Danai Muhammadi 'murdered family' in Chatham fire
A used-car salesman was the "principal figure" in the murders of his estranged wife, their son and her father in fire at their home, a court has heard.
Melissa Crook, 20, her 15-month-old son Noah and her father Mark, 49, died as a result of the blaze at their house in Chatham, Kent on 10 September.
The fire started after petrol was squirted through their letterbox.
Ms Crook's husband Danai Muhammadi, 24, Emma Smith, 21, and Farhad Mahmud, 35, deny murder at Maidstone Crown Court.
Ms Crook and Noah died in the house in Chatham Hill after being trapped in a bedroom.
Her father suffered severe burns and smoke inhalation and died six days later in hospital in East Grinstead, West Sussex.
'Spite and anger'
The fire broke out at the base of the stairs of the three-bedroom house just before 02:30 BST, cutting off any escape route for the family who were asleep upstairs, jurors were told.
Prosecutor Mark Dennis QC said Iranian-born Mr Muhammadi, of Britannia Street, Coventry, was driven by a mixture of spite, anger and resentment after his marriage broke up and it was clear Ms Crook wanted a divorce.
He was encouraged and goaded by his new girlfriend, unemployed Ms Smith, 21, of Barley Lea, Stoke Aldermoor, Coventry and helped by his friend Mr Mahmud, of Fernhill Road, Maidstone.
All three also deny two counts of attempted murder in relation to Ms Crooks mother, Amanda and older brother Bohdan, who escaped the fire.
Mr Dennis said the arson had clearly been planned and the family home deliberately targeted.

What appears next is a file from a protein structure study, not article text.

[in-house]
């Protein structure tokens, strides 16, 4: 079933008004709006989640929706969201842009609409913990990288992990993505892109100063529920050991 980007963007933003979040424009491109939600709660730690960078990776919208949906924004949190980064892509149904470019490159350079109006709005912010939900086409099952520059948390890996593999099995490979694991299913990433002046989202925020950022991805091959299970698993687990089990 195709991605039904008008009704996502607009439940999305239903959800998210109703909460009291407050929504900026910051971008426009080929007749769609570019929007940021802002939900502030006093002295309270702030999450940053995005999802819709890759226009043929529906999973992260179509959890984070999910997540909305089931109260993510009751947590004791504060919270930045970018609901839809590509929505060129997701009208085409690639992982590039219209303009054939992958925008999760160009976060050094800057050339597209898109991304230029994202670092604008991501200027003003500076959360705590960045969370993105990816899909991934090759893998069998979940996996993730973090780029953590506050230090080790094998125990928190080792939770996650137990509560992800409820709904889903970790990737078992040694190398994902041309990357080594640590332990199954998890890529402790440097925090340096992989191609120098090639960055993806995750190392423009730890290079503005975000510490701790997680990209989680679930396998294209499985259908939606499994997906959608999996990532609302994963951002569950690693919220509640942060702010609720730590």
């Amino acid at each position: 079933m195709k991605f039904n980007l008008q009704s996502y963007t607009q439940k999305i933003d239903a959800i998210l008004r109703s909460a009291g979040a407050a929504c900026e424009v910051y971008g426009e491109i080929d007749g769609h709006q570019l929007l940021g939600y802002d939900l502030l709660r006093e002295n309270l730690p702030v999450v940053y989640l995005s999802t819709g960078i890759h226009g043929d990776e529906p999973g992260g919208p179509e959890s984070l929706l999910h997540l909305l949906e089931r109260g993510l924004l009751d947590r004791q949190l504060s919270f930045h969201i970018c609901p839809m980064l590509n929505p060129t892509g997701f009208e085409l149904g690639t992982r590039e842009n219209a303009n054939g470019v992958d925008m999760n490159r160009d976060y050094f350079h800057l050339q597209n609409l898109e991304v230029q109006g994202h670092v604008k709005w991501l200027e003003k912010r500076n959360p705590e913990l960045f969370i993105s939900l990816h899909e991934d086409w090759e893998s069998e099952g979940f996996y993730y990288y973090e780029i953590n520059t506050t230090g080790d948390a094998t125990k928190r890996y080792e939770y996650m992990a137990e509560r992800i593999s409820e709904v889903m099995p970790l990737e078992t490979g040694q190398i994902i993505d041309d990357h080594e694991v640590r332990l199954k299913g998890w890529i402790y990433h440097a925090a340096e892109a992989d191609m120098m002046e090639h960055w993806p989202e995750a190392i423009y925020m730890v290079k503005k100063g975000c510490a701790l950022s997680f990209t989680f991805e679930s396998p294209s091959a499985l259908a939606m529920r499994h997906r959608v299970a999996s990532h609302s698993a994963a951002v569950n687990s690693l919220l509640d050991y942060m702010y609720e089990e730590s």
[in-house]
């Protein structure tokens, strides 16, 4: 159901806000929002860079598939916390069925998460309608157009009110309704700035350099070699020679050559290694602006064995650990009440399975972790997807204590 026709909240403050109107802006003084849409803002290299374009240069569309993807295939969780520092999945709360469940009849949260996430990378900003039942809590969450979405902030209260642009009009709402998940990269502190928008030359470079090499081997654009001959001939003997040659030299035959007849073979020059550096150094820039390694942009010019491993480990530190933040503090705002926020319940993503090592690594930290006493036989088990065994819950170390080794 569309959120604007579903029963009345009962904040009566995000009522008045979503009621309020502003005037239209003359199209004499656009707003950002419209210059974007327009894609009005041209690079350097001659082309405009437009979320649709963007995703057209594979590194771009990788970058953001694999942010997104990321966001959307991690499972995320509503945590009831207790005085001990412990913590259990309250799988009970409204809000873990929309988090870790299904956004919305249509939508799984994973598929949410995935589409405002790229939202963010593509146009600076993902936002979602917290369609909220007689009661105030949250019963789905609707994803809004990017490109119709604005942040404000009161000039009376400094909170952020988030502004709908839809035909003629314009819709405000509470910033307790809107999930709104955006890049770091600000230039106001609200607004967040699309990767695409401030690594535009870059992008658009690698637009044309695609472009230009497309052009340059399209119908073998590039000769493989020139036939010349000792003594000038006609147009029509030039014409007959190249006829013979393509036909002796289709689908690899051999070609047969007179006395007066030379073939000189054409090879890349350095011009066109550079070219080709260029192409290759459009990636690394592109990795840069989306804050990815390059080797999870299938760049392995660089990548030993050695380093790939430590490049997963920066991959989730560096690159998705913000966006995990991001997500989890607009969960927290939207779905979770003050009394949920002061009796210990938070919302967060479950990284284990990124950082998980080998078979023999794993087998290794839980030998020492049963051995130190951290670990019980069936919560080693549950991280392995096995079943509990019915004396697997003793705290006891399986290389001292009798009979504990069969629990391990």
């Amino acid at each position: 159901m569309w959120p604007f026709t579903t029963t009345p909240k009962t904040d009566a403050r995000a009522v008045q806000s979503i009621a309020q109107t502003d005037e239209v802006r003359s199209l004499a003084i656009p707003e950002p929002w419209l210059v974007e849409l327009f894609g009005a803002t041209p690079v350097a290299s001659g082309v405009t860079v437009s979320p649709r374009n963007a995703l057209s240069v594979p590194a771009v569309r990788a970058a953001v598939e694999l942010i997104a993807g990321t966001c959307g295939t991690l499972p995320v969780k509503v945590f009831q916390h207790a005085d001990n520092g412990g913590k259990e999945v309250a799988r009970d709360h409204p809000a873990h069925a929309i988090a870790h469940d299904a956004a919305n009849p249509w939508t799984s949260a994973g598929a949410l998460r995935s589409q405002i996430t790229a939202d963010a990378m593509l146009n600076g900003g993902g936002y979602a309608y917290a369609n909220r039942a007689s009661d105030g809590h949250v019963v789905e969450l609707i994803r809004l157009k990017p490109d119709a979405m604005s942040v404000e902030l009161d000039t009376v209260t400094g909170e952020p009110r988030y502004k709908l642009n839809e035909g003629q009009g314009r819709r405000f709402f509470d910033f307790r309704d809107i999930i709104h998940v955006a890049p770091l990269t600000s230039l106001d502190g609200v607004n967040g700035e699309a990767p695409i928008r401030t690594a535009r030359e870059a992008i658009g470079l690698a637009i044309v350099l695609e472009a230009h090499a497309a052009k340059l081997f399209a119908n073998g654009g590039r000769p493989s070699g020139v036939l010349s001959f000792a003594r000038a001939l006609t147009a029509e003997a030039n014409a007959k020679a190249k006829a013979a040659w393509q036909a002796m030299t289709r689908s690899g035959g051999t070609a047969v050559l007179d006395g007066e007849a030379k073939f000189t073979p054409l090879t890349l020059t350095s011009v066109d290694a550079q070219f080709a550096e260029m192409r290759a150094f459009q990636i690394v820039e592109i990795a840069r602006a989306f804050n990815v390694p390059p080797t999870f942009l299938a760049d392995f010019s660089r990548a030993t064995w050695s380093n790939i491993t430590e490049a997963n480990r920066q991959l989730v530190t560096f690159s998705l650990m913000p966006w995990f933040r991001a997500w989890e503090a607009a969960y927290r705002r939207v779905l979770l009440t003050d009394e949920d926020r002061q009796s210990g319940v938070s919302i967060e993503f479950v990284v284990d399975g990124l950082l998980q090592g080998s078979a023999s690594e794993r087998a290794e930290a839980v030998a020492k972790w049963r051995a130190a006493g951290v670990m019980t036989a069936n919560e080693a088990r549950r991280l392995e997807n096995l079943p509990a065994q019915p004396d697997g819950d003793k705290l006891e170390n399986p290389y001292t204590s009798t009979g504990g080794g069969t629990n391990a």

"The perpetrators of this dreadful act plainly had no intention that the occupants of the house would be able to escape the effects of the fire," he said.
"A spray container device had been used to ensure petrol was squirted deep into the hallway and around the foot of the staircase."
Mrs Crook and Bohdan escaped from upstairs windows and recovered from their injuries but still suffer the mental scars of their ordeal.
"On the face of it, the family were an ordinary, law-abiding family, with no known enemies and had done nothing to invite such a wicked attack from any outsider," said Mr Dennis.
"There was, however, a problem within the family.
"It was a problem which had been festering for a long time and which finally came to a head with this tragic event.
"The problem centred around the young woman's estranged husband.
"Their short-lived marriage had broken down six months earlier, amidst arguments and emotional conflict, not least involving their young child."
The court heard the couple met when Ms Crook was in her early teens and married in September 2009 when she was 18. She gave birth to Noah a year later.
Cracks soon began to appear in their "floundering" marriage, Mr Dennis said, and she left the marital home in Coventry to return to her family in Kent.
The trial continues.